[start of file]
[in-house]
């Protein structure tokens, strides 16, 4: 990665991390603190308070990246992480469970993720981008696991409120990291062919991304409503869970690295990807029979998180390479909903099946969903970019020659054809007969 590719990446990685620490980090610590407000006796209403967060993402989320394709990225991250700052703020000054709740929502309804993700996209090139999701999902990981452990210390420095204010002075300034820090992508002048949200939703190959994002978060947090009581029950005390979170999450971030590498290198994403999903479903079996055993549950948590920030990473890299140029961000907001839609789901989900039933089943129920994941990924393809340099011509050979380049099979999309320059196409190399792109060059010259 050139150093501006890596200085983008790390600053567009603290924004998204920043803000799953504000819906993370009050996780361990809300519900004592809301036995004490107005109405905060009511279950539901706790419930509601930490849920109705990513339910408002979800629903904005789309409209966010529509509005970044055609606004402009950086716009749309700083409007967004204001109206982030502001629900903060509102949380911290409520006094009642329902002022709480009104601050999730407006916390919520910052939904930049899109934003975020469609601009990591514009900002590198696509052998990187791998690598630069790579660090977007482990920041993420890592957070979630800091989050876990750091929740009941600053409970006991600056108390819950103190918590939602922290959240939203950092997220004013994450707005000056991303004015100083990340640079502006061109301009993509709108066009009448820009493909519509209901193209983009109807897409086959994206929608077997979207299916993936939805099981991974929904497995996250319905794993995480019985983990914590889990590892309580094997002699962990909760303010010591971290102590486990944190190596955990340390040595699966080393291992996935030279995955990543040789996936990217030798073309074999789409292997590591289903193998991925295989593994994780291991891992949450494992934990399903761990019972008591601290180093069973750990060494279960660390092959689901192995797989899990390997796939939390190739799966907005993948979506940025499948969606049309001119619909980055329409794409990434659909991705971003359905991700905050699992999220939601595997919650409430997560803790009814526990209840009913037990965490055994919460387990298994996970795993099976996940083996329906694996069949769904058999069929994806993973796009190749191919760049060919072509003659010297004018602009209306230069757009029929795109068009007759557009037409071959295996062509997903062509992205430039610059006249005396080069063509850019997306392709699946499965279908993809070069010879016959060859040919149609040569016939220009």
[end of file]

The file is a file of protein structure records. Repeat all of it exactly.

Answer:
[in-house]
């Protein structure tokens, strides 16, 4: 990665991390603190308070990246992480469970993720981008696991409120990291062919991304409503869970690295990807029979998180390479909903099946969903970019020659054809007969 590719990446990685620490980090610590407000006796209403967060993402989320394709990225991250700052703020000054709740929502309804993700996209090139999701999902990981452990210390420095204010002075300034820090992508002048949200939703190959994002978060947090009581029950005390979170999450971030590498290198994403999903479903079996055993549950948590920030990473890299140029961000907001839609789901989900039933089943129920994941990924393809340099011509050979380049099979999309320059196409190399792109060059010259 050139150093501006890596200085983008790390600053567009603290924004998204920043803000799953504000819906993370009050996780361990809300519900004592809301036995004490107005109405905060009511279950539901706790419930509601930490849920109705990513339910408002979800629903904005789309409209966010529509509005970044055609606004402009950086716009749309700083409007967004204001109206982030502001629900903060509102949380911290409520006094009642329902002022709480009104601050999730407006916390919520910052939904930049899109934003975020469609601009990591514009900002590198696509052998990187791998690598630069790579660090977007482990920041993420890592957070979630800091989050876990750091929740009941600053409970006991600056108390819950103190918590939602922290959240939203950092997220004013994450707005000056991303004015100083990340640079502006061109301009993509709108066009009448820009493909519509209901193209983009109807897409086959994206929608077997979207299916993936939805099981991974929904497995996250319905794993995480019985983990914590889990590892309580094997002699962990909760303010010591971290102590486990944190190596955990340390040595699966080393291992996935030279995955990543040789996936990217030798073309074999789409292997590591289903193998991925295989593994994780291991891992949450494992934990399903761990019972008591601290180093069973750990060494279960660390092959689901192995797989899990390997796939939390190739799966907005993948979506940025499948969606049309001119619909980055329409794409990434659909991705971003359905991700905050699992999220939601595997919650409430997560803790009814526990209840009913037990965490055994919460387990298994996970795993099976996940083996329906694996069949769904058999069929994806993973796009190749191919760049060919072509003659010297004018602009209306230069757009029929795109068009007759557009037409071959295996062509997903062509992205430039610059006249005396080069063509850019997306392709699946499965279908993809070069010879016959060859040919149609040569016939220009």